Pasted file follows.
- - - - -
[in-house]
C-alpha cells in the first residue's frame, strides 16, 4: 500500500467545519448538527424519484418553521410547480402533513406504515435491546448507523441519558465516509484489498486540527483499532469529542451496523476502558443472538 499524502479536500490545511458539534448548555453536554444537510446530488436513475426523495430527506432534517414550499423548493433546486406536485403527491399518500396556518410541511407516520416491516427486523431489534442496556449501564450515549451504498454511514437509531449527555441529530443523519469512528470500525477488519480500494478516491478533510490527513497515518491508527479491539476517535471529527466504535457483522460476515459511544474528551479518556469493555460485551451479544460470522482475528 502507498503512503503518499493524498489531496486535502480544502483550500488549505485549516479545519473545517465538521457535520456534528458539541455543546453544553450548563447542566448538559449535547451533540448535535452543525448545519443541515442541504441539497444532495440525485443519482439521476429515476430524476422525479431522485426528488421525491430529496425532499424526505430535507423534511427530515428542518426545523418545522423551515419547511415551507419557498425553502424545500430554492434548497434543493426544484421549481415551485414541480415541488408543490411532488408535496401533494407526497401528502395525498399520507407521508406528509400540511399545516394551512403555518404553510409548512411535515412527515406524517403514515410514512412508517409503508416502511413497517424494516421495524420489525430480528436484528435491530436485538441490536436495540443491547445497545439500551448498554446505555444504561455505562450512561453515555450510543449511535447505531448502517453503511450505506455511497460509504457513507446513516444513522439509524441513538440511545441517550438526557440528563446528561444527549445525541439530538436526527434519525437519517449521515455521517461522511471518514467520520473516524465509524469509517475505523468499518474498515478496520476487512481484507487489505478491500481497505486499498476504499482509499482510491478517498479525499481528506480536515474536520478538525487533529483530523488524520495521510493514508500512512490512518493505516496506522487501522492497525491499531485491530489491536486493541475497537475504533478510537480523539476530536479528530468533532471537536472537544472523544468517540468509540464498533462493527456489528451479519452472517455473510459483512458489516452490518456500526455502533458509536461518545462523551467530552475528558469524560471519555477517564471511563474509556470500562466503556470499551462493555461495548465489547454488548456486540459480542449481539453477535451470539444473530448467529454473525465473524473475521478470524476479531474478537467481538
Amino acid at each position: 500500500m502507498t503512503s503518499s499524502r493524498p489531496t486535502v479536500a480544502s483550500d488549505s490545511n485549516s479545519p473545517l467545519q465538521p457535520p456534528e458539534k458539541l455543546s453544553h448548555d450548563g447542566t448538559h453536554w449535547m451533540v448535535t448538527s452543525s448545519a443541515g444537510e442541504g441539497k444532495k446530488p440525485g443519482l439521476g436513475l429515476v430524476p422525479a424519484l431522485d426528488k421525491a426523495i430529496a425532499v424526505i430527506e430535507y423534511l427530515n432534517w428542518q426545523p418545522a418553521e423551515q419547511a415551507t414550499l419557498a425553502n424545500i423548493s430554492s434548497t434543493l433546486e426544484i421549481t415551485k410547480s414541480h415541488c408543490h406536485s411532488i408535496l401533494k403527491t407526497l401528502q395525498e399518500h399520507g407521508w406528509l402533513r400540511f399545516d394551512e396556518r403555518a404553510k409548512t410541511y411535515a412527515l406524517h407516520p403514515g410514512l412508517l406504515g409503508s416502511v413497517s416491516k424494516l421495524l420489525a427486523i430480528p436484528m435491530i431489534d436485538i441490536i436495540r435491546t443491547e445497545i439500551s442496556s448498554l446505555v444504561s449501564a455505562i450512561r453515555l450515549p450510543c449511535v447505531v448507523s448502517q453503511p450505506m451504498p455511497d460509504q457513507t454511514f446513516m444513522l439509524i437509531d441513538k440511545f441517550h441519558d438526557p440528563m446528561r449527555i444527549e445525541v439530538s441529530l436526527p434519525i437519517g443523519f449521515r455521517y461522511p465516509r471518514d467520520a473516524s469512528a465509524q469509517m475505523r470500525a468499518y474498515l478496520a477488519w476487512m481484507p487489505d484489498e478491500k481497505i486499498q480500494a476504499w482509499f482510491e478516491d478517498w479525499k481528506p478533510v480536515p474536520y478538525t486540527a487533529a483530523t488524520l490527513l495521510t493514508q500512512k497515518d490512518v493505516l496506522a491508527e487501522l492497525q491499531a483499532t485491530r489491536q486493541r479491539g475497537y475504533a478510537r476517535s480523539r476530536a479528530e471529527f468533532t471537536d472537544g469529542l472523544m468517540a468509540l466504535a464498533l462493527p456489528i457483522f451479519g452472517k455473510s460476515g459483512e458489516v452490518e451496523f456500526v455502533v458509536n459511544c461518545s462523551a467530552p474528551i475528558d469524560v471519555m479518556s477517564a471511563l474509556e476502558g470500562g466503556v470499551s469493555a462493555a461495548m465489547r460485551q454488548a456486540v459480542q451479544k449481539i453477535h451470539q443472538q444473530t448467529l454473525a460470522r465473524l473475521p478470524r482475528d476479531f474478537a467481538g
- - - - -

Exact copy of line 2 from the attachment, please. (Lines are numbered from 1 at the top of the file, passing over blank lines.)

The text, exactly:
C-alpha cells in the first residue's frame, strides 16, 4: 500500500467545519448538527424519484418553521410547480402533513406504515435491546448507523441519558465516509484489498486540527483499532469529542451496523476502558443472538 499524502479536500490545511458539534448548555453536554444537510446530488436513475426523495430527506432534517414550499423548493433546486406536485403527491399518500396556518410541511407516520416491516427486523431489534442496556449501564450515549451504498454511514437509531449527555441529530443523519469512528470500525477488519480500494478516491478533510490527513497515518491508527479491539476517535471529527466504535457483522460476515459511544474528551479518556469493555460485551451479544460470522482475528 502507498503512503503518499493524498489531496486535502480544502483550500488549505485549516479545519473545517465538521457535520456534528458539541455543546453544553450548563447542566448538559449535547451533540448535535452543525448545519443541515442541504441539497444532495440525485443519482439521476429515476430524476422525479431522485426528488421525491430529496425532499424526505430535507423534511427530515428542518426545523418545522423551515419547511415551507419557498425553502424545500430554492434548497434543493426544484421549481415551485414541480415541488408543490411532488408535496401533494407526497401528502395525498399520507407521508406528509400540511399545516394551512403555518404553510409548512411535515412527515406524517403514515410514512412508517409503508416502511413497517424494516421495524420489525430480528436484528435491530436485538441490536436495540443491547445497545439500551448498554446505555444504561455505562450512561453515555450510543449511535447505531448502517453503511450505506455511497460509504457513507446513516444513522439509524441513538440511545441517550438526557440528563446528561444527549445525541439530538436526527434519525437519517449521515455521517461522511471518514467520520473516524465509524469509517475505523468499518474498515478496520476487512481484507487489505478491500481497505486499498476504499482509499482510491478517498479525499481528506480536515474536520478538525487533529483530523488524520495521510493514508500512512490512518493505516496506522487501522492497525491499531485491530489491536486493541475497537475504533478510537480523539476530536479528530468533532471537536472537544472523544468517540468509540464498533462493527456489528451479519452472517455473510459483512458489516452490518456500526455502533458509536461518545462523551467530552475528558469524560471519555477517564471511563474509556470500562466503556470499551462493555461495548465489547454488548456486540459480542449481539453477535451470539444473530448467529454473525465473524473475521478470524476479531474478537467481538